Limited vertical resolution of logging tools causes shoulder-bed effects on borehole measurements, therefore biases in the assessment of porosity and hydrocarbon saturation across thinly-bedded rock formations. Previously, a combined inversion procedure was developed for induction resistivity and density logs to improve the petrophysical assessment of multi-layer reservoirs. In this paper, we include the inversion of gamma-ray (GR) logs in the interpretation method and evaluate three field cases that comprise hydrocarbon-saturated Tertiary turbidite sequences. On average, inversion results yield 19% better agreement to core measurements and lead to 28% increase in hydrocarbon reserves when compared to standard well-log interpretation procedures. The most critical step for reliable and accurate inversion results is the detection/selection of bed boundaries. Inversion of field data also indicates that the minimum bed thickness resolvable with combined inversion is approximately 0.7ft (0.21m), and that inflection points of density logs are the best option for bed-boundary detection. Combined inversion also allows the detection of noisy, inconsistent, and inadequate measurements, including cases of abnormal measurement-correction biases otherwise difficult to diagnose on processed logs.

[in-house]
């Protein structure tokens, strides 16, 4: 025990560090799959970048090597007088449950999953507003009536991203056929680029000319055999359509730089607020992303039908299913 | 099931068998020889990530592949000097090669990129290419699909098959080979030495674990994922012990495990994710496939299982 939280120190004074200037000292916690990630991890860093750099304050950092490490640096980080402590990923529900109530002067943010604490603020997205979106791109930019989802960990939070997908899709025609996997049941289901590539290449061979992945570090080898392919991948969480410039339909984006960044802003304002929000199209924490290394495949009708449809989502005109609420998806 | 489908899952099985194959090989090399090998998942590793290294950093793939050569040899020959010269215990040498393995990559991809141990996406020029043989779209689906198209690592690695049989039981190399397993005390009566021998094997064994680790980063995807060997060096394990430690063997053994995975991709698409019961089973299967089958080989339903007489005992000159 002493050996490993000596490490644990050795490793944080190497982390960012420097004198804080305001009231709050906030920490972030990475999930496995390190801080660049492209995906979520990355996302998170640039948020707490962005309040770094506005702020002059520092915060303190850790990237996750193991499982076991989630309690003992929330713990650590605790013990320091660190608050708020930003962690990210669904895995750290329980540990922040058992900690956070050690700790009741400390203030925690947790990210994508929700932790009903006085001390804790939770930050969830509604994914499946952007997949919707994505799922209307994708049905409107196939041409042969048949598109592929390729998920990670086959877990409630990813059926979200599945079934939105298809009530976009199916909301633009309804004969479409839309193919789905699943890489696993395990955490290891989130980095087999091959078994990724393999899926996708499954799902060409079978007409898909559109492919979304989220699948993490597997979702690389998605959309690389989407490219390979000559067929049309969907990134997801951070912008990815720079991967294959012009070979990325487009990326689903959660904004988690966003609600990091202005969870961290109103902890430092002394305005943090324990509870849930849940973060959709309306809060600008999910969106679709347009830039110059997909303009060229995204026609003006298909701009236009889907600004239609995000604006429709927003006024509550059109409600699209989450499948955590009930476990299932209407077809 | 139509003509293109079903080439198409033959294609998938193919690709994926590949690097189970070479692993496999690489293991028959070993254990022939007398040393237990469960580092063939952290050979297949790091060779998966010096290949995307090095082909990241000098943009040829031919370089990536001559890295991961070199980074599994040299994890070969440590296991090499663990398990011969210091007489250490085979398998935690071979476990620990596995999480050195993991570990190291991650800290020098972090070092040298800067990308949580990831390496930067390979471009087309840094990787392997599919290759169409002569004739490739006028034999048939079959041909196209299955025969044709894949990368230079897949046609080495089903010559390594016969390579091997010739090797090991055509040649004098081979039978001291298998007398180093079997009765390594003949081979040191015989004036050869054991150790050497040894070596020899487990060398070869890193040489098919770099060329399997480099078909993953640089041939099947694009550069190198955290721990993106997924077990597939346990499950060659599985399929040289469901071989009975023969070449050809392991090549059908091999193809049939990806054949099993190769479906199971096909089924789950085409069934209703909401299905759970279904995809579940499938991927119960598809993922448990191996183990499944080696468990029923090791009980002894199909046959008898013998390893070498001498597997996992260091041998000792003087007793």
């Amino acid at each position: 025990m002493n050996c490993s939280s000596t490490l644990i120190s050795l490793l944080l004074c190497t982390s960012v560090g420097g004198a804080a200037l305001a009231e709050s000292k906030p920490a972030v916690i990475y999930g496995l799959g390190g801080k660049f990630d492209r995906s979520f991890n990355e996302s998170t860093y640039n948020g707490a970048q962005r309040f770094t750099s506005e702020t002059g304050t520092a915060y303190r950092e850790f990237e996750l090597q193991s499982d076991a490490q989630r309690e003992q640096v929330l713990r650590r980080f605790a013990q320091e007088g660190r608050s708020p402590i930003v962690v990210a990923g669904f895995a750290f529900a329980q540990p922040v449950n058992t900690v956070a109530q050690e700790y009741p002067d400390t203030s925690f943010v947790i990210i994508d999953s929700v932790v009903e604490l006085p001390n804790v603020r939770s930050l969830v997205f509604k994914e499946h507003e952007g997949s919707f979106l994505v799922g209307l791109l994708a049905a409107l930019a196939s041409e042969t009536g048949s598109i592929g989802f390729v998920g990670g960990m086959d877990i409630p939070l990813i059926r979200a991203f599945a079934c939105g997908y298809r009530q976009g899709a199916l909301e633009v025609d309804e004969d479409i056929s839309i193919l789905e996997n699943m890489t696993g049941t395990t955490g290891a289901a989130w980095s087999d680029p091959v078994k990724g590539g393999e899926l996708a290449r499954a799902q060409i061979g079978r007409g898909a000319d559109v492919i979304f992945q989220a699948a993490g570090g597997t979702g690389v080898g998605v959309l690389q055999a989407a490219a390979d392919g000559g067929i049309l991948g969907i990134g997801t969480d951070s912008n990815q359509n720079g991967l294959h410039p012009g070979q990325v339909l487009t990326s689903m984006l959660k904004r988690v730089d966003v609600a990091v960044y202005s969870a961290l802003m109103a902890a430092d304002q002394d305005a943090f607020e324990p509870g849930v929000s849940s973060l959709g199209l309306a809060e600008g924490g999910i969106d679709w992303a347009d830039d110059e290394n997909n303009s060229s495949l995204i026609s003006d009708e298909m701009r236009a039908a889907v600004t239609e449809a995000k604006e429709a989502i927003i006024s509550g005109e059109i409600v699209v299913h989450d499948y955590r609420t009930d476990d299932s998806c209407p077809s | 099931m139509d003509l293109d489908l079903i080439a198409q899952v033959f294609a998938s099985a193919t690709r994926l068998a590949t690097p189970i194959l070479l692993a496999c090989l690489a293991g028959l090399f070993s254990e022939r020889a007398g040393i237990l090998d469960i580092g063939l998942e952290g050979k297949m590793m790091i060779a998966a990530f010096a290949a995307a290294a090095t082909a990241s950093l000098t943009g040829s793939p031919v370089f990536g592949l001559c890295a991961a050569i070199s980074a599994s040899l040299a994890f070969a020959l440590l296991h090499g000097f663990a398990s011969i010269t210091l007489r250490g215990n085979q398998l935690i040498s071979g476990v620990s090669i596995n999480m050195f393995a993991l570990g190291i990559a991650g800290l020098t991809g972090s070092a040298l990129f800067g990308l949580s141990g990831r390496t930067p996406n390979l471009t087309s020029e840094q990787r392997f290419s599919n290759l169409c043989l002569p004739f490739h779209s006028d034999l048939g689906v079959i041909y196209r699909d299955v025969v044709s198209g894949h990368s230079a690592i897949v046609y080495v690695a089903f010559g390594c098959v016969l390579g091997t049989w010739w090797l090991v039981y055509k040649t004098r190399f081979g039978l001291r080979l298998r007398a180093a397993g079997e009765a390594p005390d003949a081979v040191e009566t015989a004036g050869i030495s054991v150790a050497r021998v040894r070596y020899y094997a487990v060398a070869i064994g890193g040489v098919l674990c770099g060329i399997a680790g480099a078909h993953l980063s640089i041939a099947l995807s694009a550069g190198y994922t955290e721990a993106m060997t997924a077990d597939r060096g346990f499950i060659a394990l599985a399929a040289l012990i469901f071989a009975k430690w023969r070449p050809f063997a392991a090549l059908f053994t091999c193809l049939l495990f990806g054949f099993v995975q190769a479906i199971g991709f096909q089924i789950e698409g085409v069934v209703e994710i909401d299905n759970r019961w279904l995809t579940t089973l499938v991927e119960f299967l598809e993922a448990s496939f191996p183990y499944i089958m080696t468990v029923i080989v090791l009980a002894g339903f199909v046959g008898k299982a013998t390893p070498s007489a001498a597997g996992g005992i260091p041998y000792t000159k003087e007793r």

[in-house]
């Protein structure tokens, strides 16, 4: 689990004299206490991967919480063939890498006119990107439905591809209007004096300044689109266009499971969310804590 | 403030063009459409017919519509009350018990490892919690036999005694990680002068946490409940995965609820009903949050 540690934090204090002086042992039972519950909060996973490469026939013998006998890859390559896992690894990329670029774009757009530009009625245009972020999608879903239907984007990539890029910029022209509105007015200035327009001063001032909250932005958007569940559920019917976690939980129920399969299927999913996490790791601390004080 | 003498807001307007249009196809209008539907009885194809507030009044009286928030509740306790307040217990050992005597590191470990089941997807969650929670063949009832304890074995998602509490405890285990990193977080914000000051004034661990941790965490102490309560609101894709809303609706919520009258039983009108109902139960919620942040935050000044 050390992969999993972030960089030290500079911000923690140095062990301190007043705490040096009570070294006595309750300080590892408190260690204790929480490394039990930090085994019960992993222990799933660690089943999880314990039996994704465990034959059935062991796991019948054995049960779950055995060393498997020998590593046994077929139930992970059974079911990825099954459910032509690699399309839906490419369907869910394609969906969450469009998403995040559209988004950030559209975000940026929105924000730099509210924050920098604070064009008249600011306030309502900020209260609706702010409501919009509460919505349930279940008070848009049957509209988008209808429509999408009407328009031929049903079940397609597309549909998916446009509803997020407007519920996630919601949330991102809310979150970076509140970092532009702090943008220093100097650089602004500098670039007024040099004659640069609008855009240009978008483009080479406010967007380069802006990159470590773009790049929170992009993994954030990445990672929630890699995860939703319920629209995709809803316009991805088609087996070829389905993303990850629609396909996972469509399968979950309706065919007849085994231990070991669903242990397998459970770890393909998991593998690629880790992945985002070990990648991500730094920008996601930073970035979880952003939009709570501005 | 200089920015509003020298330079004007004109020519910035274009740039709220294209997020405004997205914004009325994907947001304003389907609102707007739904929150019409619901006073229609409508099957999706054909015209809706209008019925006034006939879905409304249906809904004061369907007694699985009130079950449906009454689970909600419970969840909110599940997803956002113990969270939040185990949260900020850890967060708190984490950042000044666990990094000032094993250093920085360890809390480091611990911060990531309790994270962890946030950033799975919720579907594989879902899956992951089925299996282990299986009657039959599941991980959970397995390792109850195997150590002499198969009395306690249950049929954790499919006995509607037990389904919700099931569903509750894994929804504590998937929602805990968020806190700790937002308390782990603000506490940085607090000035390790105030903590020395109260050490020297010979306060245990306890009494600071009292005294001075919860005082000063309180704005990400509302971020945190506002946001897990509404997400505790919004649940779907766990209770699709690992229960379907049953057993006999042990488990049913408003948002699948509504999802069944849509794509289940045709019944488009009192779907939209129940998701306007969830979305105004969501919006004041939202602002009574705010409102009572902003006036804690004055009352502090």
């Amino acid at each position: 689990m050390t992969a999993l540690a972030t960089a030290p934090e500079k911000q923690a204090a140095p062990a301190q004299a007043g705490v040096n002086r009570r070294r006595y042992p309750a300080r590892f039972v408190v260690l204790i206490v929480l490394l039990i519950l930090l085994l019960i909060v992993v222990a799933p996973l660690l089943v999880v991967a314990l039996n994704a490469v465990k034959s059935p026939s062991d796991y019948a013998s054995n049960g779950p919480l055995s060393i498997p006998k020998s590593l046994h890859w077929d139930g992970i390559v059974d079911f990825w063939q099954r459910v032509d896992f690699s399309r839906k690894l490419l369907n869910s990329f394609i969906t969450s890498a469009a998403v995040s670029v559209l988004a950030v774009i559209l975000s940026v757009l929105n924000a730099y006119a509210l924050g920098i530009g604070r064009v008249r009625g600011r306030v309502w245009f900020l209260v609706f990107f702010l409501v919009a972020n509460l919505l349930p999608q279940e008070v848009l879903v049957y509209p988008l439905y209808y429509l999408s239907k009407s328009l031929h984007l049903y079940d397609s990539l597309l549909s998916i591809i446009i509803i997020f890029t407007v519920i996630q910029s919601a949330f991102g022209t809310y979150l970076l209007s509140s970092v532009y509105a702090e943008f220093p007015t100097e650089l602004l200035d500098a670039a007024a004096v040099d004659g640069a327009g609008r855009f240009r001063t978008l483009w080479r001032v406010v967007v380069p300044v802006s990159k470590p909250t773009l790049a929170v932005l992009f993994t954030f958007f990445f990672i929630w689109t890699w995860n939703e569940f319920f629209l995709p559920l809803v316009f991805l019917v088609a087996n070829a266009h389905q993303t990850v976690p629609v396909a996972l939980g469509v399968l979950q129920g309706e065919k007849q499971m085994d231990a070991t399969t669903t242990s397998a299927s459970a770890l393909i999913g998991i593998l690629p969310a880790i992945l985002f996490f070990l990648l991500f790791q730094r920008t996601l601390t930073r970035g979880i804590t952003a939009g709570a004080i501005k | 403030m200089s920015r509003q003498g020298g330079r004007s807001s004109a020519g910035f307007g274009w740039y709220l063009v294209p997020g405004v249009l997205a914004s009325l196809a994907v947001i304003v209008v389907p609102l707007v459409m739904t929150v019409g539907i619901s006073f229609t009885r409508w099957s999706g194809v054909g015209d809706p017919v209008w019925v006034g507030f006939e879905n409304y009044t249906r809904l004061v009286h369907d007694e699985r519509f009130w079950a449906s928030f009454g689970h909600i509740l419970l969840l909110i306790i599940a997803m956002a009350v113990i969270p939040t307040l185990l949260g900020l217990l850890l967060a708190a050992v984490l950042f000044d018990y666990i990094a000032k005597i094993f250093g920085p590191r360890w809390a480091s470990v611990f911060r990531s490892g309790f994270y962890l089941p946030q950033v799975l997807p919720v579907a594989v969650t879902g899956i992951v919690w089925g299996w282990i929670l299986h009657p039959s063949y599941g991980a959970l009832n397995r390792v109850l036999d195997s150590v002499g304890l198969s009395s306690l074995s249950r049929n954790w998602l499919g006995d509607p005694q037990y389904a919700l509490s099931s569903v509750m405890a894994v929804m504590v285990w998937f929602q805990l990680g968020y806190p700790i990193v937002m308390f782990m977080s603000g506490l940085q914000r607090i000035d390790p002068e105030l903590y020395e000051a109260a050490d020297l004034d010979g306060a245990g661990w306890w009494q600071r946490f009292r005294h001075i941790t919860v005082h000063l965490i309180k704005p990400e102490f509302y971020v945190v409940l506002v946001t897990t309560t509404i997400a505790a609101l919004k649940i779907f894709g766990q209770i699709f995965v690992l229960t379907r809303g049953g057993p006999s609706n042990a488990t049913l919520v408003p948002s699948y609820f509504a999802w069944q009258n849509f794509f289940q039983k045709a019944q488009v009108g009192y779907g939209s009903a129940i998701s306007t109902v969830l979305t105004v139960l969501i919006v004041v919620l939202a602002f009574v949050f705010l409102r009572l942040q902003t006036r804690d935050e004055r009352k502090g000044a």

Superposition of individual-bed responses near layer boundaries causes shoulder-bed effects on borehole measurements. The corresponding effect on petrophysical interpretation depends on both the physical property being measured and the difference between vertical resolution of the measurement and bed thickness. Deterministic inversion is commonly used to reduce shoulder-bed effects on borehole measurements. In so doing, bed boundaries are first detected and continuous logs are transformed into piecewise-constant vertical distributions of properties, i.e. continuous logs are transformed into blocky-log representations for subsequent petrophysical analysis. Although the resolution of logging tools depends on the source-sensor arrangement, logging speed, sensor resolution, source strength, volume of investigation, borehole conditions, etc., there are typical values specified in the literature (Dewan, 1983; Passey et al., 2006). On the other hand, layers are generally designated as thick or thin depending on whether their thickness is above or below, respectively, of the vertical resolution of conventional logs. In this paper, we designate layers following Campbell's (1967) thickness-based classification and the methods that are commonly used to interpret their log responses. Figure 1 shows the classification of layers that we have adopted in our study, as well as typical values of vertical resolution assumed for various logging tools. Shoulder-bed effects in very thick layers are regarded negligible because in those cases the vertical resolution of the measurements is shorter than the thickness of the layers; i.e. well logs have the resolution necessary to resolve true layer petrophysical properties. The thickness of thick and medium beds is comparable to the vertical resolution of most conventional well logs, whereby logs can be adversely affected by shoulder beds to the point of rendering standard log analysis unreliable. Deterministic inversion can be used to reduce shoulder-bed effects and improve the estimation of true physical and petrophysical properties of multi-layer sequences. Conventional well logs cannot resolve thin beds, very thin beds, or laminations because bed thickness is too small when compared to the vertical resolution of logs.